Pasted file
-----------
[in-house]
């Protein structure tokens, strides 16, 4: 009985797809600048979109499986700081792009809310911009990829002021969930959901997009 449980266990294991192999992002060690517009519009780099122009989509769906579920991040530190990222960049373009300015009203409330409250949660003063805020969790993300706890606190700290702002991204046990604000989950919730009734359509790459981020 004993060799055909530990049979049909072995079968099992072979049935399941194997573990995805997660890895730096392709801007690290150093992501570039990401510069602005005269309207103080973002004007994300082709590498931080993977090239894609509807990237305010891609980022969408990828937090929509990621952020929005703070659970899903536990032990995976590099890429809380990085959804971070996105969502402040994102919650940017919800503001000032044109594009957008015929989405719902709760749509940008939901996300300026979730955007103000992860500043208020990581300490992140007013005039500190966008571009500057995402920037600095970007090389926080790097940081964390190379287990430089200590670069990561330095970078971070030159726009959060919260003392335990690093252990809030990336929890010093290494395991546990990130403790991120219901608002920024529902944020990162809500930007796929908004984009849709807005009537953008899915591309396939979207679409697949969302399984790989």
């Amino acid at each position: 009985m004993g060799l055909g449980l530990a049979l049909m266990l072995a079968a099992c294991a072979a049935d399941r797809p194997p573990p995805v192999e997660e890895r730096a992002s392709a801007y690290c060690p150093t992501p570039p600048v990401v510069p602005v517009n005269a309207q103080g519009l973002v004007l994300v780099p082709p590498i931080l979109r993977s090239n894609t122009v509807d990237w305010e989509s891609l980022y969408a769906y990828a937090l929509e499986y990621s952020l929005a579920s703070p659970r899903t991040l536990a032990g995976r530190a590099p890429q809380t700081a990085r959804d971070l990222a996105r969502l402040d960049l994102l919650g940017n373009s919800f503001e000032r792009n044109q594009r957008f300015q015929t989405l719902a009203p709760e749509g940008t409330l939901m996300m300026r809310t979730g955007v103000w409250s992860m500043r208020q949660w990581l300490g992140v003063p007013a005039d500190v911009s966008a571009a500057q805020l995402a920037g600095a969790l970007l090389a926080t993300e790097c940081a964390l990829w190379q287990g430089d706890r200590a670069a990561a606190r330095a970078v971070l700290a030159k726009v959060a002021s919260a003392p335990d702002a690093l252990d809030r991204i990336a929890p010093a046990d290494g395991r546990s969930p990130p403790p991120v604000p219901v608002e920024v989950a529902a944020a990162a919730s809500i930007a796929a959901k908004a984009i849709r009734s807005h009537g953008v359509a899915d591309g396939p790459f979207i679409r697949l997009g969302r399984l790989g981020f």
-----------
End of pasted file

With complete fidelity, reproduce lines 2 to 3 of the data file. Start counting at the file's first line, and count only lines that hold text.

């Protein structure tokens, strides 16, 4: 009985797809600048979109499986700081792009809310911009990829002021969930959901997009 449980266990294991192999992002060690517009519009780099122009989509769906579920991040530190990222960049373009300015009203409330409250949660003063805020969790993300706890606190700290702002991204046990604000989950919730009734359509790459981020 004993060799055909530990049979049909072995079968099992072979049935399941194997573990995805997660890895730096392709801007690290150093992501570039990401510069602005005269309207103080973002004007994300082709590498931080993977090239894609509807990237305010891609980022969408990828937090929509990621952020929005703070659970899903536990032990995976590099890429809380990085959804971070996105969502402040994102919650940017919800503001000032044109594009957008015929989405719902709760749509940008939901996300300026979730955007103000992860500043208020990581300490992140007013005039500190966008571009500057995402920037600095970007090389926080790097940081964390190379287990430089200590670069990561330095970078971070030159726009959060919260003392335990690093252990809030990336929890010093290494395991546990990130403790991120219901608002920024529902944020990162809500930007796929908004984009849709807005009537953008899915591309396939979207679409697949969302399984790989």
């Amino acid at each position: 009985m004993g060799l055909g449980l530990a049979l049909m266990l072995a079968a099992c294991a072979a049935d399941r797809p194997p573990p995805v192999e997660e890895r730096a992002s392709a801007y690290c060690p150093t992501p570039p600048v990401v510069p602005v517009n005269a309207q103080g519009l973002v004007l994300v780099p082709p590498i931080l979109r993977s090239n894609t122009v509807d990237w305010e989509s891609l980022y969408a769906y990828a937090l929509e499986y990621s952020l929005a579920s703070p659970r899903t991040l536990a032990g995976r530190a590099p890429q809380t700081a990085r959804d971070l990222a996105r969502l402040d960049l994102l919650g940017n373009s919800f503001e000032r792009n044109q594009r957008f300015q015929t989405l719902a009203p709760e749509g940008t409330l939901m996300m300026r809310t979730g955007v103000w409250s992860m500043r208020q949660w990581l300490g992140v003063p007013a005039d500190v911009s966008a571009a500057q805020l995402a920037g600095a969790l970007l090389a926080t993300e790097c940081a964390l990829w190379q287990g430089d706890r200590a670069a990561a606190r330095a970078v971070l700290a030159k726009v959060a002021s919260a003392p335990d702002a690093l252990d809030r991204i990336a929890p010093a046990d290494g395991r546990s969930p990130p403790p991120v604000p219901v608002e920024v989950a529902a944020a990162a919730s809500i930007a796929a959901k908004a984009i849709r009734s807005h009537g953008v359509a899915d591309g396939p790459f979207i679409r697949l997009g969302r399984l790989g981020f």